With over 30 years’ experience and a former President of the British Association for Modern Mosaics, Gary is now a regular guest lecturer at the Chicago Mosaic School and has given keynote speeches, workshops and juried exhibitions in London, San Francisco, Phoenix, San Diego, Austin, Chicago and Detroit for the British and American societies for Mosaic Artists. Gary will be bringing The Solider (shown above) to the Mosaic Showcase together with video footage of his work in situ.
Her experience as an art teacher and artist in residence at a range of schools has no doubt been the basis for the opulent signature style dominant in Norma’s work. The recurring themes of the human figure, skyscapes, architecture, technology, water and ancient mosaic iconography are the channels through which she aims to earnestly portray aspects of modern life.
Her deep commitment to public art is borne of her desire to provide specific people and places with objects of cultural significance, enriching lives regardless of status or income and providing a true sense of ownership.
A past president of BAMM, with an MA in Art and Architecture, Norma has lectured at cultural events at The British Museum, The Whitechapel Art Gallery and The Tower of London and been involved in creative training work with Disney in London and Paris. She runs her own course - The London Mosaic Weekend, which has extended her influence on many cultural organisations, artists and the general public. Her large pieces, Diva and The Pillars (shown above) will be exhibited in the Mosaic Showcase at Hard Surfaces.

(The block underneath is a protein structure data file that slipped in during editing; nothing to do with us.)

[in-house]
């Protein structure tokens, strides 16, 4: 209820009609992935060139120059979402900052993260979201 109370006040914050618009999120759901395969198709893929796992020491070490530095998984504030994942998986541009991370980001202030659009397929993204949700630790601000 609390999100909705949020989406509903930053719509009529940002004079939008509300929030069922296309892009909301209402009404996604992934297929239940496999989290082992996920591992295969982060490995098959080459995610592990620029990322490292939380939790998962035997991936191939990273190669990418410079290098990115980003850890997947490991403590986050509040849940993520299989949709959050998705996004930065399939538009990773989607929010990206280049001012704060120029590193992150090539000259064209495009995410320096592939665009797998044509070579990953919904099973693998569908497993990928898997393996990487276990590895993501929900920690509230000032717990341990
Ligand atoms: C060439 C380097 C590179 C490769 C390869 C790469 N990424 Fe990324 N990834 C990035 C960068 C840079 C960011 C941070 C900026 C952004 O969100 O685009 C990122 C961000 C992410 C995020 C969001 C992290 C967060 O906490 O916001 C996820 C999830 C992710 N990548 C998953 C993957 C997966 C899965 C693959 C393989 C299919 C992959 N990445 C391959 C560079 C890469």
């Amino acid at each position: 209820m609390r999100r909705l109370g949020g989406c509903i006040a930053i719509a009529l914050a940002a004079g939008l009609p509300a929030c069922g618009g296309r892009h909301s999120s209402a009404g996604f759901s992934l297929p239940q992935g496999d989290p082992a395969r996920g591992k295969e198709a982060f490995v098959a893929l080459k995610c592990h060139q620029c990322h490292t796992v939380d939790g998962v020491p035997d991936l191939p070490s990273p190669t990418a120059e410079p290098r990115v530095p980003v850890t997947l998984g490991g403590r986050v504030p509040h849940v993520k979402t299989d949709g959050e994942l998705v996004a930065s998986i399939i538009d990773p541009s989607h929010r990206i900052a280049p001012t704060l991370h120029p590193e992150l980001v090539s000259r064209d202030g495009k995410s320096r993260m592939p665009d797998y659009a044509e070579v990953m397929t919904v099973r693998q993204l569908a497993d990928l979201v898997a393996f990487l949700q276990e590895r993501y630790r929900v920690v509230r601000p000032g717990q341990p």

Julie moved from Devon to Belfast in 1986 to study textiles at the University of Ulster in Belfast and began working on mosaics in 1990 in her backyard. By 1991 she had started Opus Mosaics and took on commissions for interiors and exteriors, and whilst working on site was asked to attempt a restoration as there was no specialist in Belfast. With her experience working with tilers, she had gained the relevant skills and was confident enough to repair and restore, and went on to specialise in restoration and consolidation of historic tiled and mosaic surfaces.
Now, with over 25 years of experience she has worked on several nationally significant listed buildings throughout Ireland and Scotland and offers a consultancy service surveying and advising on the best options for repair. She performs small repairs on site but has the facility to reconstruct larger damaged pieces in her workshop and has collected extensive stocks of reclaimed Victorian tiles over the years to ensure that a colour match can be achieved.